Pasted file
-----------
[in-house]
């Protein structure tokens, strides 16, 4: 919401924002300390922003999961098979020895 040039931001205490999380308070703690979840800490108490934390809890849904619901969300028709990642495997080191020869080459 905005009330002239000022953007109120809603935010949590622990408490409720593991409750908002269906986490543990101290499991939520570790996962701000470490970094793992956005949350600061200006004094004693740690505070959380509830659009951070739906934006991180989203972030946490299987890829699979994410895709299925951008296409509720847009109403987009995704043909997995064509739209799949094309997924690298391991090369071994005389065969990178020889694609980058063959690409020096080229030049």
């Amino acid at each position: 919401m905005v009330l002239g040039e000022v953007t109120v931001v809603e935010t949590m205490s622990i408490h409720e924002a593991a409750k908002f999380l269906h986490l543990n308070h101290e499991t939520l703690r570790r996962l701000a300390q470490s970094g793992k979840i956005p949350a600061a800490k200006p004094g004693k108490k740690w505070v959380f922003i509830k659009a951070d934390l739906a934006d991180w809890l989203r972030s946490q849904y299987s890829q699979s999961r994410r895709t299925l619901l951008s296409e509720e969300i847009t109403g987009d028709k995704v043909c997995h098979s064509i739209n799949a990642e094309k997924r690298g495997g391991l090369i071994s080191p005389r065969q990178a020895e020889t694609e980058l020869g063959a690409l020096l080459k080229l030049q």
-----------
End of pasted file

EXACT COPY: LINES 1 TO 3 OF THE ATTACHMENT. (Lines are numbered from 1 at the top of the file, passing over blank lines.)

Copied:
[in-house]
């Protein structure tokens, strides 16, 4: 919401924002300390922003999961098979020895 040039931001205490999380308070703690979840800490108490934390809890849904619901969300028709990642495997080191020869080459 905005009330002239000022953007109120809603935010949590622990408490409720593991409750908002269906986490543990101290499991939520570790996962701000470490970094793992956005949350600061200006004094004693740690505070959380509830659009951070739906934006991180989203972030946490299987890829699979994410895709299925951008296409509720847009109403987009995704043909997995064509739209799949094309997924690298391991090369071994005389065969990178020889694609980058063959690409020096080229030049």
């Amino acid at each position: 919401m905005v009330l002239g040039e000022v953007t109120v931001v809603e935010t949590m205490s622990i408490h409720e924002a593991a409750k908002f999380l269906h986490l543990n308070h101290e499991t939520l703690r570790r996962l701000a300390q470490s970094g793992k979840i956005p949350a600061a800490k200006p004094g004693k108490k740690w505070v959380f922003i509830k659009a951070d934390l739906a934006d991180w809890l989203r972030s946490q849904y299987s890829q699979s999961r994410r895709t299925l619901l951008s296409e509720e969300i847009t109403g987009d028709k995704v043909c997995h098979s064509i739209n799949a990642e094309k997924r690298g495997g391991l090369i071994s080191p005389r065969q990178a020895e020889t694609e980058l020869g063959a690409l020096l080459k080229l030049q």